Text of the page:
Bierzerkers is a game that says it in the title. It is a game all about Vikings, warriors and the endless river of beer they drink while they run about Valhalla and cause shenanigans. As the breakthrough game for Shield Break Studios, Bierzerkers takes on a Hearthstone meets Team Fortress style of arena combat and art to bring an interesting experience to players.
Let’s discuss the frost giant in the room; this game is hilarious. Not in a “so bad, it’s good” way, mind, but in a way that shows the developers were having a ton of fun while they tested it. Bierzerkers never takes itself seriously and contains a general atmosphere and style really brings that Team Fortress 2 feel of cartoonish violence. There’s just something especially hysterical about a Valkyrie smashing into a bunch of bots named Jorgen, Sven and other cliché Nordic names while said bots run towards the player while doing a fine rendition of the “rabble rabble rabble!” chant from South Park. In that regard, the game is immediately enticing. Newcomers will more than likely step in with little idea of what to expect and be welcomed with a horde of grumbling Svens, scattered beer and general mirth.
Another welcoming feature is the gameplay itself. There are no finicky controls, complicated attacks, or inventory to learn. Everything is designed to be simple so that players can jump right into the fray; the intuitive level design, the characters, the attacks, and the placement of the beers to help you regain your health if you get Sven’d too much. The currently available characters are divided into three groups: offence, defence and support. Simple, right? Nice, streamlined and familiar for fans of arena combat. Being thorough, the boasted partial controller support was tested as well and, in spite of our own abilities, PUG can offer an arthritic, shaky thumbs up. It plays as nice as the keyboard, though full controller support would be nice to see in the future.
Speaking of the gameplay, the controls are spot on. Characters react quickly, move with an appropriate weight for their build and girth, and never get jammed up behind a camera that’s fallen and can’t get up. The only thing that does seem a little off is the jumping. Any weight to the characters seems to vanish while jumping and they all ascend as though they are graceful angels practicing ballet. In a silly game that takes place in the Norse afterlife, though, this is merely a nitpick and players who find themselves accidentally leaping off a ledge may grow to appreciate it.
Despite the simple nature of the gameplay, a sense of strategy should not be forgotten amidst the brawl. Players who fancy well put together teams, vantage points and class-advantages will still be able to enjoy using their enormous brains just as much as the people who run in with an incoherent battle cry will enjoy the fast-paced action. It’s hard to tell if any singular character is over-powered from an early look. After testing each one, all of them had their advantages and disadvantages which seemed appropriately balanced.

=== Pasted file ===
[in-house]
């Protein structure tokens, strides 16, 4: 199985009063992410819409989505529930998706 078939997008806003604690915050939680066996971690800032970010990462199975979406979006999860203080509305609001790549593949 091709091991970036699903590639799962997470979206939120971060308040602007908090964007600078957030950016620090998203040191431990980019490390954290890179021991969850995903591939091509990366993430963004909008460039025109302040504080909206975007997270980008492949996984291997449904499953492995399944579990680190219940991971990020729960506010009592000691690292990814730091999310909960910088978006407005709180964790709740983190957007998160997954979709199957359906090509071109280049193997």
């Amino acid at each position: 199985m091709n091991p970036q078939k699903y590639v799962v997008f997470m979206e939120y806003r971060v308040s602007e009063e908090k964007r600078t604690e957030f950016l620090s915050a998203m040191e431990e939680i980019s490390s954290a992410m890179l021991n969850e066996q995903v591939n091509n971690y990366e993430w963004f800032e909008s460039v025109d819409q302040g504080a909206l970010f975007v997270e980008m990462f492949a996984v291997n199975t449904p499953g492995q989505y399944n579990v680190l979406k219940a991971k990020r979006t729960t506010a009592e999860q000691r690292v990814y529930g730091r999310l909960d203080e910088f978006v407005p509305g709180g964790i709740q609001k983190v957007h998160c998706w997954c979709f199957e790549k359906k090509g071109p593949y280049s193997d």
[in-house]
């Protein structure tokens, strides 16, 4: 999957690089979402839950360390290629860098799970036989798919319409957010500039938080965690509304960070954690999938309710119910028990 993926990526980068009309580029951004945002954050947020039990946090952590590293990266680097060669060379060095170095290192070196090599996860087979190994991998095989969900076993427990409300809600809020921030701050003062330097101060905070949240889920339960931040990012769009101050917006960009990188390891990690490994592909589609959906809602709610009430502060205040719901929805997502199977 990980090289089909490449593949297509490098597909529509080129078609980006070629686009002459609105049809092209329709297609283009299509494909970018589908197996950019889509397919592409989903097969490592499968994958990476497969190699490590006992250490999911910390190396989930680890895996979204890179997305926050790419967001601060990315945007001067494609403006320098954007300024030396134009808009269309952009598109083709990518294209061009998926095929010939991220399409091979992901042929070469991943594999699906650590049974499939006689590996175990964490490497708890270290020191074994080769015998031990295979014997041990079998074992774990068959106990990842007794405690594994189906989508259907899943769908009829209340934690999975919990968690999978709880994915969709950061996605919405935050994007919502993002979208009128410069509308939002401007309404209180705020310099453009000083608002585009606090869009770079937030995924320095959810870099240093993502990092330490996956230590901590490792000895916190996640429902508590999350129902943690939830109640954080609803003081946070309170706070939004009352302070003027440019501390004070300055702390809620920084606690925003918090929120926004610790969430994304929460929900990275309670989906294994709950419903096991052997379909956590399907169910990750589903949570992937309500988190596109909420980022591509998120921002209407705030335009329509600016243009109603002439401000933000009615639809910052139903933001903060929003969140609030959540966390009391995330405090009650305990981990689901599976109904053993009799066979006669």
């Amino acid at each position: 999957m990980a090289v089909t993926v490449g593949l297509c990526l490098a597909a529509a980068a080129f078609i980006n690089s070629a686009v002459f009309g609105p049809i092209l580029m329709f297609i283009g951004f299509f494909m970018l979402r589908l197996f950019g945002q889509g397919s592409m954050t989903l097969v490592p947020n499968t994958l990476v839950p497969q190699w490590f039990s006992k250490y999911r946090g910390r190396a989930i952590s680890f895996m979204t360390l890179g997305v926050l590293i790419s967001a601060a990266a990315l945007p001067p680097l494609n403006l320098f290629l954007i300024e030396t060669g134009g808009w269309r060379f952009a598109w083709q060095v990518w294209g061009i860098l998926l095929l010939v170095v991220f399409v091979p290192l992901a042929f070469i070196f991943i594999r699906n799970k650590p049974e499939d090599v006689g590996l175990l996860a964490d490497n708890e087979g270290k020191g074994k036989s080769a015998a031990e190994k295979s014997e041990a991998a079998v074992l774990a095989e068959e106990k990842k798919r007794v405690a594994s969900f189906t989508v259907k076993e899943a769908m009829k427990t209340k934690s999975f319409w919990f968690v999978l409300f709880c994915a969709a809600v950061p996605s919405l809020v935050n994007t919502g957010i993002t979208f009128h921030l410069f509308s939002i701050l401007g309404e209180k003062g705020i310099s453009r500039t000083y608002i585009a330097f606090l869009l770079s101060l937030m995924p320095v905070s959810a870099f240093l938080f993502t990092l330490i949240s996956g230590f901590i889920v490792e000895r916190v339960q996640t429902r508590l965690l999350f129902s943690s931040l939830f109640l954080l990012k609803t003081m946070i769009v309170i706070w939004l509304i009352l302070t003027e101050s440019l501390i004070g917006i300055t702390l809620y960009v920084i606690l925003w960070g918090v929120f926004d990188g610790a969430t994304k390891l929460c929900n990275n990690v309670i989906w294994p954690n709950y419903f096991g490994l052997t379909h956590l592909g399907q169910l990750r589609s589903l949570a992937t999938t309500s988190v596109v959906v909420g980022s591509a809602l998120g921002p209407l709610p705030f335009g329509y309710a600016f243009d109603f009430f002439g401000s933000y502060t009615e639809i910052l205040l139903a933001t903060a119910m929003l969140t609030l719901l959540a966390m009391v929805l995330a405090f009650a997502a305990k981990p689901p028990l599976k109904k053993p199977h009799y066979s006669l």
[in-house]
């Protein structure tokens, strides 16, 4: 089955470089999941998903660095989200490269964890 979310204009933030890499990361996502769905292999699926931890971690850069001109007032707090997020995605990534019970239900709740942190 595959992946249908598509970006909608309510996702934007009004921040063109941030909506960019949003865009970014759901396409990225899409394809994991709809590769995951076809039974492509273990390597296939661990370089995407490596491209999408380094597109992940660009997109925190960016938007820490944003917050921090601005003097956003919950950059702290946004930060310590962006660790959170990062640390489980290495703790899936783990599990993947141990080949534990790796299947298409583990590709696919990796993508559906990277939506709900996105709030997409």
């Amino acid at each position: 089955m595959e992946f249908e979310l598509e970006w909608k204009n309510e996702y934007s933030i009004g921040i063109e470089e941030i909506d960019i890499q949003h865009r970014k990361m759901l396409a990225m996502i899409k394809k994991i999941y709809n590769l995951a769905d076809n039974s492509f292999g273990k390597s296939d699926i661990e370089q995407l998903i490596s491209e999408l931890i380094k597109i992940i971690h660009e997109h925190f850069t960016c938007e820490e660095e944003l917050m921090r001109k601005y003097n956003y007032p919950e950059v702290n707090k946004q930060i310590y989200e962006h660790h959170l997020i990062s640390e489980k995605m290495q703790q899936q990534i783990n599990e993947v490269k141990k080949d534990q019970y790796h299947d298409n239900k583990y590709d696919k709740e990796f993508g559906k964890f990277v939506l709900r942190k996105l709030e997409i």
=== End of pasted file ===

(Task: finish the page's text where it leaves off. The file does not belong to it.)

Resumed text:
In terms of playable characters, every single one of them had a voice that cracked me up. I’m not even certain what style of comedy the humor falls into in Bierzerkers – mad and silly for the sake of being mad and silly, much like Team Fortress 2. Someone blows up, no one notices while Sven dances on their corpse, and then they materialize back. In a nutshell, there is much fun to be had here.
Hearthstone was mentioned earlier. While the genres are not really comparable here, Bierzerkers does seem to follow the sort of art style that many might associate with Hearthstone. It shows some very bright, vibrant colors that seep into every aspect of the game. It is a nice, cartoony style that can easily fail when used wrong. However, this game uses it to highlight the silly humor and overall feel of the combat. Everything is just over the top, and it feels like acting out Ragnarok with action figures, just hitting that giddy child inside players right in the nostalgia. The sound is right up there as well in terms of background music, voice acting and presence. It is very crisp and matches the Norse theme of Bierzerkers. The voice acting, again, is hysterically funny. The fact that they didn’t catch anyone laughing in the background is astounding.
Bierzerkers boasts some features that will be coming along later, as well. Two more mystery characters, and a shop that appears to follow the sort of micro-transaction logic of Path of Exile. How you feel about that is up to you, with more weapons, levels and modes heading the way of release day and later patches. The concept is basic, simple, much like the game itself.
Overall, Bierzerkers is solid. I daresay that it, despite its gruff Norse theme, is cute. Yeah, I’ll stick with that; Bierzerkers is cute without being pandering or annoying. It’s constructed well, it looks nice and it kept me laughing while I shot arrows into a Sven-horde. For fans of arena combat who are looking for some solid multi-player, good humour and fast action, I’d say give Bierzerkers a shot. At minimum, you’ll get a laugh or two and some fun memories of butt-smashing friends with a singing Valkyrie.
Humorous and action-packed
Let’s not go to Valhalla, 'tis a silly place.